Ina Fried

Recent Posts by Ina Fried

How the Angry Birds Almost Died Before the First Level

Mikael Hed almost pulled the plug on Rovio while the Angry Birds were still in development.

After several years in business, his mobile game company had yet to produce a hit. Rovio’s chief backer, Hed’s father, Kaj, was struggling to figure out how to keep the company going.

“He told me that he wanted to mortgage my grandparents’ flat so he could put some more money in the company to keep it afloat,” Mikael Hed said in an interview. “That was pretty tough. I certainly did not want to be the person responsible for putting my grandparents on the street.”

Angry Birds was in development and Hed thought he might have a winner on his hands. But at the same time, the company had made dozens of games already without striking it rich, and even the best iPhone games weren’t making that much money.

“Just looking at the odds, we shouldn’t take that kind of a risk,” Hed recalls thinking. But his father went ahead anyway.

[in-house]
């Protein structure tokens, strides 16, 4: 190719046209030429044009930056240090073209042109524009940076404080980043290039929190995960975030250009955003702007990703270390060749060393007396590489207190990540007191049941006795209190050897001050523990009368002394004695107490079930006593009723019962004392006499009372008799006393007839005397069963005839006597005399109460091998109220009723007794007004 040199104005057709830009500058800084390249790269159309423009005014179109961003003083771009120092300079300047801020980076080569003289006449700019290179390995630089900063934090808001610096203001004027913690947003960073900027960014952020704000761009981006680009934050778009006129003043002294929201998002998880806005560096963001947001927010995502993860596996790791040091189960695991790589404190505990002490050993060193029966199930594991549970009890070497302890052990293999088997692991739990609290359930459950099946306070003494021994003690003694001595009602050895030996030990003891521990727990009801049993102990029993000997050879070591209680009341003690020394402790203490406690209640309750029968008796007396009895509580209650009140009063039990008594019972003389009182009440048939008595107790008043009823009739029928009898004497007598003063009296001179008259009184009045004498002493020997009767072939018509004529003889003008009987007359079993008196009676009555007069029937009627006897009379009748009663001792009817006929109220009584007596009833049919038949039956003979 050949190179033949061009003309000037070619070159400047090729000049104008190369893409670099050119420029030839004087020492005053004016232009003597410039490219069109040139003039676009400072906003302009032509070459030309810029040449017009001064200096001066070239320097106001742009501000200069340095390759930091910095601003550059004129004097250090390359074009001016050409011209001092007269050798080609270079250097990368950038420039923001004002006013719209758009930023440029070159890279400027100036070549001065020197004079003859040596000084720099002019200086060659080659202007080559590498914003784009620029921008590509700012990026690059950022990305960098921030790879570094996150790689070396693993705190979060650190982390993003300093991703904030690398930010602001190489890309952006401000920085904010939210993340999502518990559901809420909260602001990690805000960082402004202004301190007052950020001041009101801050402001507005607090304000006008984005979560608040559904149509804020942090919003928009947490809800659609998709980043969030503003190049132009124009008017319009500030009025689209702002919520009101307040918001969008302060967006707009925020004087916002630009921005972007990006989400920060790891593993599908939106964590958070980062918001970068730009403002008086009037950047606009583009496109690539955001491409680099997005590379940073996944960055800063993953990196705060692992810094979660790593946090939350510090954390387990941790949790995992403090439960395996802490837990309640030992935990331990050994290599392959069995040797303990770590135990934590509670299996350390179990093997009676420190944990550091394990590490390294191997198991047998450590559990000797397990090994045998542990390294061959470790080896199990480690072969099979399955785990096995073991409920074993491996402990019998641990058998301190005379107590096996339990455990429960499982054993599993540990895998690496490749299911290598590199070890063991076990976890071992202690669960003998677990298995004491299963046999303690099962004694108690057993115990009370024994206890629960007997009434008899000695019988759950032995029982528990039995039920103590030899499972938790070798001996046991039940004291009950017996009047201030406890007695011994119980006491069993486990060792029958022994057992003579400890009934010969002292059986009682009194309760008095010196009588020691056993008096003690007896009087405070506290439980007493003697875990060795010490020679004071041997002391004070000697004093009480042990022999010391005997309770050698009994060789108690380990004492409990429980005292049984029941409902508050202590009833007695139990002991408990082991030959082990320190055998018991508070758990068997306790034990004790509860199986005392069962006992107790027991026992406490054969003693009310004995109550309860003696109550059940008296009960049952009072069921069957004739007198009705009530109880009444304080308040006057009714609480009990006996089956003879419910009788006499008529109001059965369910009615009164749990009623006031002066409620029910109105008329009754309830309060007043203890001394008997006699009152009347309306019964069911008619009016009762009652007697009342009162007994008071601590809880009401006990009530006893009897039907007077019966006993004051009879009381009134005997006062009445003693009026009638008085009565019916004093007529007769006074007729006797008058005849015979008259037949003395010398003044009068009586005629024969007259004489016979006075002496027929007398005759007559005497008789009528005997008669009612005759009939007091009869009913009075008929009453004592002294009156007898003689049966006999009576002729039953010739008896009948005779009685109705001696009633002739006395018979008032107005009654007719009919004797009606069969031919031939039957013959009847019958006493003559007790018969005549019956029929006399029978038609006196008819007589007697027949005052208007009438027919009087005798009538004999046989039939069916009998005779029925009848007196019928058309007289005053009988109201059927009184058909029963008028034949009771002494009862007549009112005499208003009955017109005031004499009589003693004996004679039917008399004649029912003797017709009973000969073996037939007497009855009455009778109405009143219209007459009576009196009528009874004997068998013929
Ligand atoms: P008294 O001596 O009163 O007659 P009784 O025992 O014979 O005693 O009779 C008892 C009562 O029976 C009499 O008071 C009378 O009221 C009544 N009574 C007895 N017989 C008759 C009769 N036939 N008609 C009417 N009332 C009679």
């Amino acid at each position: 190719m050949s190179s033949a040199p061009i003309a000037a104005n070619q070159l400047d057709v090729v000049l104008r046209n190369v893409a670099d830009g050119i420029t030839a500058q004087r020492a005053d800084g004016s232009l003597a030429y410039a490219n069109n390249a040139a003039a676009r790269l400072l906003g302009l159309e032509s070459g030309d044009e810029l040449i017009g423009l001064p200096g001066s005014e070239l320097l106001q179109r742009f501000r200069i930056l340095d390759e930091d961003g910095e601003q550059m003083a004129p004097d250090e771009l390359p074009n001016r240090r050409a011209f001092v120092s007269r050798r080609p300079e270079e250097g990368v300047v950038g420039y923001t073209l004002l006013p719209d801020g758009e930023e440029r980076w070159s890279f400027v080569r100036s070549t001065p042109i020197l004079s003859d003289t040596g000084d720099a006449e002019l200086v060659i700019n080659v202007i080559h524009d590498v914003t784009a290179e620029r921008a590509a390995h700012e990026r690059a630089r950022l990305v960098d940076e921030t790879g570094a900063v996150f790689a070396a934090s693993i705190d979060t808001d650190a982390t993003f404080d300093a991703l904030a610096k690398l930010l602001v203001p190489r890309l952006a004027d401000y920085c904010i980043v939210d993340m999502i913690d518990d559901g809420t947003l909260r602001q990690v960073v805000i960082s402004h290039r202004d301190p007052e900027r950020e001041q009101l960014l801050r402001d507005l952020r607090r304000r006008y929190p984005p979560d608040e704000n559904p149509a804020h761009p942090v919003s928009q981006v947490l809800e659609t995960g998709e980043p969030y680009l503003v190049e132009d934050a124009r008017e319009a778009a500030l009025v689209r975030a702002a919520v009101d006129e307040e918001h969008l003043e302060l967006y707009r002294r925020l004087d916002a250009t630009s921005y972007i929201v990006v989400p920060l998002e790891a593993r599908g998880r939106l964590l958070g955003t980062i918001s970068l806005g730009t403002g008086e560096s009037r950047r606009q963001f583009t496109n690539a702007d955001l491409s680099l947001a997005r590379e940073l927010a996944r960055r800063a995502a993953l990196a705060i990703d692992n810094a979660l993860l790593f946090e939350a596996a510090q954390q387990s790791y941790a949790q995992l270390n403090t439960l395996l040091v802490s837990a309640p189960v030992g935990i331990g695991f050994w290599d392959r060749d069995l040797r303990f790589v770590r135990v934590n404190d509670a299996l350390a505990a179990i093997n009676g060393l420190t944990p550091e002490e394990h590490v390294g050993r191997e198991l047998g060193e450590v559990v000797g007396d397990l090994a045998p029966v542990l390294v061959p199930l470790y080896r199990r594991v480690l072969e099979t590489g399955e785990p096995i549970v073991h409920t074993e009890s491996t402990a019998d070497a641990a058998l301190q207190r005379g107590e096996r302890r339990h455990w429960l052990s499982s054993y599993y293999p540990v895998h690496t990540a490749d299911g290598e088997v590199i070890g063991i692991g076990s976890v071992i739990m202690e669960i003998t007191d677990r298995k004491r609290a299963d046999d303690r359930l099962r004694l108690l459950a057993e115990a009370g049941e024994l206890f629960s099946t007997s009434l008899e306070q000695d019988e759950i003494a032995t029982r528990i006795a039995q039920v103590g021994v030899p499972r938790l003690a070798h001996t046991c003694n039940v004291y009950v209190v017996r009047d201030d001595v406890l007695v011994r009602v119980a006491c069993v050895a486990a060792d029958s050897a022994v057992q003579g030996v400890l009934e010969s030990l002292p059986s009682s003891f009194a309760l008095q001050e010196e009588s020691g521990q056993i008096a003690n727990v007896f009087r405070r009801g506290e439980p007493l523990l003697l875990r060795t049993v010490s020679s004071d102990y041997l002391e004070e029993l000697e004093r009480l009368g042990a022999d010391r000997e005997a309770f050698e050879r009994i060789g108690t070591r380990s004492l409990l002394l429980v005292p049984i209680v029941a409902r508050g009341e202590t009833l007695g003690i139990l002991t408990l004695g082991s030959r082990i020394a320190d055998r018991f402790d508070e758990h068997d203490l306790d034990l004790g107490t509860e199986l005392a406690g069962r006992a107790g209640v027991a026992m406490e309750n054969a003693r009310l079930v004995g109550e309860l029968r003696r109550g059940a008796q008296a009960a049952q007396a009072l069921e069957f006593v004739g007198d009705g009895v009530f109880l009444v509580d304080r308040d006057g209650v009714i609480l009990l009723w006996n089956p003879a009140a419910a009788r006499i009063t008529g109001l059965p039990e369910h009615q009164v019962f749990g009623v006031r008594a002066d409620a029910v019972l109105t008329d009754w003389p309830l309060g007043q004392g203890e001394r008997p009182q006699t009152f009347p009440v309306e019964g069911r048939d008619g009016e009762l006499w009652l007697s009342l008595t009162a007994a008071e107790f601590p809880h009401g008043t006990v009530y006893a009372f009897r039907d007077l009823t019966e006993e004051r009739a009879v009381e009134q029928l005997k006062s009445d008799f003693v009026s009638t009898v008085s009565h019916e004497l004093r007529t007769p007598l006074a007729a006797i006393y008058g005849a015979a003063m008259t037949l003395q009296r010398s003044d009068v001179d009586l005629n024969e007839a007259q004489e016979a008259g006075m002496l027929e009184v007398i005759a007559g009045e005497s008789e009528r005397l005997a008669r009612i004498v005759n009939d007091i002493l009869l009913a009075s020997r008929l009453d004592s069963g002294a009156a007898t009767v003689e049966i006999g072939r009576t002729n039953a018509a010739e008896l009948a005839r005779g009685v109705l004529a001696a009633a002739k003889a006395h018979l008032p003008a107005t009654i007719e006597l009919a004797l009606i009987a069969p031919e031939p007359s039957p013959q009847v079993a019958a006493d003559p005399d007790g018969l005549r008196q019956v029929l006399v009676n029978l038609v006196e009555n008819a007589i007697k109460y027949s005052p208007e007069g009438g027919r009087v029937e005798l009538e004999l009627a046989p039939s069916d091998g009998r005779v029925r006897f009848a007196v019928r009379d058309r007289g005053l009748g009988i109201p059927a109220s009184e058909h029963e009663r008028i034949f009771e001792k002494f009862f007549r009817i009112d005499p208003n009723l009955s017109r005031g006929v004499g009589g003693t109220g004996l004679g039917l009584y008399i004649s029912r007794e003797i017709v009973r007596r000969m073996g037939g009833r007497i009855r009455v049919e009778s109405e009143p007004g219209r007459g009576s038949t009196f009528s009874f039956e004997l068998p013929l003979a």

“I’m glad he did,” Hed said, noting his grandparents still have their home. “Now I am glad he did, but it was a big gamble.”

The move has clearly paid off. According to figures made public and noted this week by a Finnish newspaper, Kaj Hed owns nearly 70 percent of the company, worth by some estimates between $6 billion and $9 billion.


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Just as the atom bomb was the weapon that was supposed to render war obsolete, the Internet seems like capitalism’s ultimate feat of self-destructive genius, an economic doomsday device rendering it impossible for anyone to ever make a profit off anything again. It’s especially hopeless for those whose work is easily digitized and accessed free of charge.

— Author Tim Kreider on not getting paid for one’s work